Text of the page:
The Vyner Brooke Tragedy (80 Year Anniversary)

The broken hull of the Vyner Brooke is laying in a state of rusted decay in shallow water by the shoreline.

On the 12th of February, 1942, the coastal steamer named the Vyner Brooke departed from Singapore, headed to Sumatra, with 65 nurses from the Australian Army Nursing Service (AANS) aboard amongst it’s 181 passengers. The decision was hastily made on February 6th to evacuate, after it became clear that Japanese invasion of Singapore was imminent.

Gladys Boon

A crowd of nurses and soldiers are outside, shifting luggage or overlooking the activity.

Gladys Boon was trained as a nurse at Orange Hospital, having graduated with her nursing certificate in 1915. However, she soon resigned from her position here to work as a nurse at a military hospital in Sydney in December 1916, and eventually enrolled with the Australian Army Nursing Service (AANS) in mid-1917.

Mary de Garis

Portrait of Mary de Garis.

Mary de Garis was one of very few women in Australia at the beginning of World War I that had earned qualifications as a doctor, rather than a nurse. She had enrolled at the University of Melbourne in 1900, being one of only 31 women at the time to do so.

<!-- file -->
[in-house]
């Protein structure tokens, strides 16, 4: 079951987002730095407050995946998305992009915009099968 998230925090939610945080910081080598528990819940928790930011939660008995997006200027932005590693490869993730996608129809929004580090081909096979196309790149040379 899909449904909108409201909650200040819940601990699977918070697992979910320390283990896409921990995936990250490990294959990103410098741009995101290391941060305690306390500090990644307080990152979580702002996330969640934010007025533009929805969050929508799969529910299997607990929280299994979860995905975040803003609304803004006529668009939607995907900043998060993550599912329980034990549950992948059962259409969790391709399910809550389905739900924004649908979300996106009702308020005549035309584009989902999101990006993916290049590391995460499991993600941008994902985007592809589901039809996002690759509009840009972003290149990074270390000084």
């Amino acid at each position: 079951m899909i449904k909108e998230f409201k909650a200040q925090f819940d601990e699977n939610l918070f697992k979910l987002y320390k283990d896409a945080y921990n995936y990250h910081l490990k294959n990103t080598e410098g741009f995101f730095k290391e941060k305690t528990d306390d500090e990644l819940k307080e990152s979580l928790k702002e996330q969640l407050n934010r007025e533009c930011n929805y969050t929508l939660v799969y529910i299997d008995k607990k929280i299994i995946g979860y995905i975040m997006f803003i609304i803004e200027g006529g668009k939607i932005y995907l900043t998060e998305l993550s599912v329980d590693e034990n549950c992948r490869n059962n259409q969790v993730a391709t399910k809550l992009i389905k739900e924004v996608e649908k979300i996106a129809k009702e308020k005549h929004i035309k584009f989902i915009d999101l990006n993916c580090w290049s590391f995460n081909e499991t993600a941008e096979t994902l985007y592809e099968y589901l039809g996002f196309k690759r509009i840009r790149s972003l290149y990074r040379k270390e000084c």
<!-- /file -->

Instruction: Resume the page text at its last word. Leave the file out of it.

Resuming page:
Joyce Tweddell

Portrait of Joyce Tweddell.

Joyce Tweddell was amongst the Australian nurses who boarded the Vyner Brooke ship following the fall of Singapore on the 12th of February, 1942. The ship itself was bombed with Joyce and her fellow nurses aboard, a direct impact causing the vessel to sink in under 15 minutes.

Patricia Violet Slater (1918-1990)

A small room is shown containing a single bed, dresser, mosquito net and several Australian flags hung on multiple surfaces. Assorted belongings are placed upon the dresser, and photos stuck to the mirror above it.

Patricia Violet Slater’s contribution to the world of nursing went far beyond her line of duty. She paved the pathway for many in the field of nursing education, and was a key supporter of bringing modern medical standards to Australia.

Lettitia Gladwys Moreton (1882-1916)

Portrait of Letitia Gladwys Moreton.

Sister Lettitia Gladwys (Gladwys) Moreton was amongst the nurses of the Australian Imperial Force, initially stationed in Egypt at the No. 2 Australian General Hospital in 1915. It was here that she helped and tended to soldiers coming from Gallipoli.